PLO member defends Geneva Accord

DUBAI - Having recognised Israel and accepted a two-state concept as an equitable solution to the Palestinian-Israeli conflict, the Palestinian Authority cannot realistically expect Israel to accept millions of Palestinian refugees, a senior Palestinian official explained.

By Hani M Bathish

  • Follow us on
  • google-news
  • whatsapp
  • telegram

Published: Thu 1 Jan 2004, 12:30 PM

Last updated: Thu 2 Apr 2015, 2:14 AM

Yasser Abed Rabo, member of the executive committee of the Palestinian Liberation Organisation (PLO) and signatory to the controversial Geneva Accord, spoke to newsmen at the Dubai Press Club on Tuesday evening, where he defended the accord as a major step forward and an excellent model for any future peace agreement between Israel and Palestinians.

He brushed aside as uninformed the opinions expressed by several Palestinian factions and political opposition groups who warned that the accord threatens the Palestinian refugees’ right of return to their homeland.

“UN Resolution 194 is recognised by the accord as the basis of any future solution to the refugee issue, which guarantees the right of refugees to return to a Palestinian state or to receive compensation,” he said.

“There are five choices for refugees to consider, all of which were accepted by us five years ago.”

Refugees can return to Israel within certain terms set by Israel, (among these) Israel will accept a percentage of refugees from among those who apply for immigration to third party countries.

“The accord is the first document that is recognised by both parties concerned which accepts resolution 194 as the basis of a solution to the refugee issue,” Mr Abed Rabo said.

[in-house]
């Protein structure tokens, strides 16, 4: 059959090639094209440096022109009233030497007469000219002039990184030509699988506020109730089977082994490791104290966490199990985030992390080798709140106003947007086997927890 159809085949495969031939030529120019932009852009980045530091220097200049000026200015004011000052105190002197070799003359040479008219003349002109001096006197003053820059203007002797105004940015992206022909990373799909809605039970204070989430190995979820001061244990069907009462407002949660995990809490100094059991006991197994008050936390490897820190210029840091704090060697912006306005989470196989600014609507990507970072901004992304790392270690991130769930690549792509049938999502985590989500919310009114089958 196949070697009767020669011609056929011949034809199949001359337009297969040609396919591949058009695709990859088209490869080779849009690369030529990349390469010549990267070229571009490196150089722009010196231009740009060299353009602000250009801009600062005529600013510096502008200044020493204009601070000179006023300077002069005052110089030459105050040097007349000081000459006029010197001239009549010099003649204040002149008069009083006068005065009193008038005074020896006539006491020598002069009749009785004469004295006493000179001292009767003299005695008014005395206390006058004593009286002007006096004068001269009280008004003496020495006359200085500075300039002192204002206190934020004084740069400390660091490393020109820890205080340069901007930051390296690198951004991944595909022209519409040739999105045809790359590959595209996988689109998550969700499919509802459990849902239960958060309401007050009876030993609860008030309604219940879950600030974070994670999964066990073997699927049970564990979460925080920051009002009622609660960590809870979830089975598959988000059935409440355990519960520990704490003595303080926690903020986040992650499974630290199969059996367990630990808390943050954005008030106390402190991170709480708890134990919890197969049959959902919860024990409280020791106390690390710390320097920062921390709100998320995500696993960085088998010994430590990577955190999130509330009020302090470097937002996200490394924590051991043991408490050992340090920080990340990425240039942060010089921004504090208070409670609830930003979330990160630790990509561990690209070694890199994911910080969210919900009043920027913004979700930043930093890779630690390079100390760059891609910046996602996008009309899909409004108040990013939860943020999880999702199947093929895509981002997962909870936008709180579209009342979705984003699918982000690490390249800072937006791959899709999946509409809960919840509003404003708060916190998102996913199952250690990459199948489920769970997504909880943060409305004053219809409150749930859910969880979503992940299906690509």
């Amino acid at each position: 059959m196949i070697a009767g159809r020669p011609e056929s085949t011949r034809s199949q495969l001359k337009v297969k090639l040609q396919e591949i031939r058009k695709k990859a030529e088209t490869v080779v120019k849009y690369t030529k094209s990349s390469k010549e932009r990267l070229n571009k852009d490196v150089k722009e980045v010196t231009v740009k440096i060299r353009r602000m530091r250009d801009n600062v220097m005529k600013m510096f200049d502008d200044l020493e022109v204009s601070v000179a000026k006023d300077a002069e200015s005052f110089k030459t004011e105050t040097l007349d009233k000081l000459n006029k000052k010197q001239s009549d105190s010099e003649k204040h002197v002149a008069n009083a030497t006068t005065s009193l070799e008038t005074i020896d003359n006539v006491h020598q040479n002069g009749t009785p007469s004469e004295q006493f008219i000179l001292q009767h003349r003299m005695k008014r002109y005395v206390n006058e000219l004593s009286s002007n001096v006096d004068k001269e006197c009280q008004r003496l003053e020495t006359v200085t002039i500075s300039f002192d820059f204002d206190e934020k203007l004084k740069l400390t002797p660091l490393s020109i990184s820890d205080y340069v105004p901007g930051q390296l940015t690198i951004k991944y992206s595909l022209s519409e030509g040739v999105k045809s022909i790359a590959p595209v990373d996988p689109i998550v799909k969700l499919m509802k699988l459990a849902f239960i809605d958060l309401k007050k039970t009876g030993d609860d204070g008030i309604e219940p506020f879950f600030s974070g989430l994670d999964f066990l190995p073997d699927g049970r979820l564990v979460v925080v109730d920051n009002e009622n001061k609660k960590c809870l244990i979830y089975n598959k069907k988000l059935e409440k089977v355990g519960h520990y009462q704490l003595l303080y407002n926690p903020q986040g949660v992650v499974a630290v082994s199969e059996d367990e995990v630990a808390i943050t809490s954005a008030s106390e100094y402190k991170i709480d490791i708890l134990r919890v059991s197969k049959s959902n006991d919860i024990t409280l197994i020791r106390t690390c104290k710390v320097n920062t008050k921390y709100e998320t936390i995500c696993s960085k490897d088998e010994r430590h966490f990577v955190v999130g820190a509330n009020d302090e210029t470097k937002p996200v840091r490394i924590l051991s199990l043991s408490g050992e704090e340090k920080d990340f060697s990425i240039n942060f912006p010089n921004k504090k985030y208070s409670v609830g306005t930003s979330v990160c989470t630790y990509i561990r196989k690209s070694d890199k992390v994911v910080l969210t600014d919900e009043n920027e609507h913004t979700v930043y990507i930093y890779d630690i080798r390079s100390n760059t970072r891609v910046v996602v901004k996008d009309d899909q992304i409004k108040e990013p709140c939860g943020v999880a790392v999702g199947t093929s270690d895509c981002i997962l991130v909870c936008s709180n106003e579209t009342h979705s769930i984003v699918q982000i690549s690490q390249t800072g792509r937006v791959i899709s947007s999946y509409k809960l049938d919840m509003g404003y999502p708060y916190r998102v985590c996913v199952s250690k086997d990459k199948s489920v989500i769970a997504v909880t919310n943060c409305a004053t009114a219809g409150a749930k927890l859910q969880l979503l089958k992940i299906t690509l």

He said the reaction of Arab governments has never been so muted as it is today faced as they are with the criminal acts of the Israeli Prime Minister, Ariel Sharon, who continues to attack Palestinian towns and villages, and who is putting up a barrier that will unilaterally determine the shape and size of any future Palestinian state, creating a fait accompli.

“Instead of a strong, independent and sovereign state, Sharon aims to create walled, prison-like ghettoes for Palestinians to live in, which would be administered by the Palestinian Authority... I am for the PA to dissolve itself if such a solution is imposed on it,” Mr Abed Rabo said.

He said there is a lack of awareness of the real danger that the barrier posses, whether in the Arab region or internationally, adding that if Sharon’s objectives are achieved, the situation could prove to be as life altering and as tragic for the Palestinian people and the region as the Nakba of 1948 was.

Mr Abed Rabo said the US position on the barrier turned from one of condemnation to one of muted opposition and now has turned to one of approval and acceptance.

He said the aim of the barrier is to keep Palestinians living in the West Bank, Occupied Jerusalem and Gaza isolated socially and economically thus ruining the Palestinian economy and forcing many to leave in search of better prospects.

“We will not accept living under an apartheid system. Israel is creating a new ground reality (the barrier) with the aim of making it a permanent solution to the conflict. Sharon is giving Palestinians two choices, either accept the barrier and get more walled-in ghettoes, or refuse to accept the imposed solution and get less land.”

“Negotiations, as far as Israel is concerned, would not be over the final solution but over the size of the prison Sharon is building for us,” he said.

He said that Sharon inherited from the Barak administration a lie promoted as truth by the Israeli Government, that in Camp David and Taba the Palestinians were offered very generous terms, as much as 97 per cent of the occupied territories, and they refused.

Mr Abed Rabo said the fierce attacks on the Geneva Accord by the Israeli right wing, proves that it is the Palestinians who are serious about arriving at an equitable solution while Israel is not.